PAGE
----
Five years ago, nobody had heard of GoPro. At the 2012 Dealer Expo, the company had one of the most visible booths which always had a crowd around it.
Saturday morning began bright and early as a veritable Who’s Who of the motorcycle industry congregated in the Wabash Conference Room in the Indiana Convention Center to support the inaugural Right Riders Breakfast and Auction. Off-road giants like Malcolm Smith, Scot Harden and Chuck Sun joined forces with flat track star Chris Carr and road racers Don Emde and Kevin Schwantz to help raise money for off-highway programs supported by the Motorcycle Industry Council, the Specialty Vehicle Institute of America and the Recreational Off-Highway Vehicle Association.
The auction reportedly raised $52,100 as attendees scooped up prizes like a two-day road racing lesson at the Schwantz School, Team Honda autographed number plates and Indy GP tickets. The MIC also announced it will soon be conducting an OHV economic input study to shed light on how much revenue is generated that benefits not only off-road manufacturers but the restaurants, hotels, gas stations and cities like the ones near our own Oregon Dunes that rely on money the OHV industry provides.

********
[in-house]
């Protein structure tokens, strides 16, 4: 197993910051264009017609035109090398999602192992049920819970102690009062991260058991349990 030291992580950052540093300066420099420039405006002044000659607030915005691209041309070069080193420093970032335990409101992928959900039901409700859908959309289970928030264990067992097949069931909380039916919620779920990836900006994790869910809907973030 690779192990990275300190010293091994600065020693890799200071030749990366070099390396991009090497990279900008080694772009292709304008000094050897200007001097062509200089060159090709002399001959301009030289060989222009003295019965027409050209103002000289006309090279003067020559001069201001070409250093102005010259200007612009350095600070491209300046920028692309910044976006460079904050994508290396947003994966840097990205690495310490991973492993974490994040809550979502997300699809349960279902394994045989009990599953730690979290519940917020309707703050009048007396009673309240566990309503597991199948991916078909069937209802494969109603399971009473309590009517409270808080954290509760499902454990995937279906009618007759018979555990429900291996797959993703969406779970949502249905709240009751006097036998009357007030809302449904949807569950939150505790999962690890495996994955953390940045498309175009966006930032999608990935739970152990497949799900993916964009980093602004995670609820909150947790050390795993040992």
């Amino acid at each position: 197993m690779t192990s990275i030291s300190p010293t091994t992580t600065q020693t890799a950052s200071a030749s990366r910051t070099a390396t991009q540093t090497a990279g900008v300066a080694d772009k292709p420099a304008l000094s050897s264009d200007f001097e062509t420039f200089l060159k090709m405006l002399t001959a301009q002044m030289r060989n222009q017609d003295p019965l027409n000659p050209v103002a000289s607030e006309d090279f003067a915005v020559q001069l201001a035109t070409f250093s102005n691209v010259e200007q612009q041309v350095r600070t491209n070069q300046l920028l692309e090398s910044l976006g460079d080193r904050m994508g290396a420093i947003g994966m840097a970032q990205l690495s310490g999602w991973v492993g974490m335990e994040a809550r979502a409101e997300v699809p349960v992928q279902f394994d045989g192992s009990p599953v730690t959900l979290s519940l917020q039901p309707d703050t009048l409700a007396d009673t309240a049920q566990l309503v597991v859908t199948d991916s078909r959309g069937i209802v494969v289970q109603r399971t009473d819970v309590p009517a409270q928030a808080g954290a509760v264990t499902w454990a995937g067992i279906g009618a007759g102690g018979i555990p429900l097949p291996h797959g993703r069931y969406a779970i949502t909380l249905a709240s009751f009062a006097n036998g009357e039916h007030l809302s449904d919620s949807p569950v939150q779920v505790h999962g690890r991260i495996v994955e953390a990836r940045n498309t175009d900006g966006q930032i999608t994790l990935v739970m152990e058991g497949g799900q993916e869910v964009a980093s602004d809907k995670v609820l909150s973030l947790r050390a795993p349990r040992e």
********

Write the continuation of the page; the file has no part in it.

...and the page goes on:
Inside the convention center, the voice of the auctioneer at the National Powersport Auctions’ (NPA) rambled through a collection of 150 pre-owned motorcycles in 90 minutes as the auction generated $1.28 million in sales. It’s a good thing the NPA hired one of the fastest talking auctioneers we’ve ever heard, because that’s a lot of motorcycles to sell in a short period of time. It also emphasizes the importance of pre-owned motorcycle sales for dealerships these days. Some of the highest bids went for a 2008 Honda/Cobra trike at $27,750 and a 2010 Harley CVO Ultra Classic Electra Glide which sold for $25,200. The average going price for an auctioned motorcycle was $8400.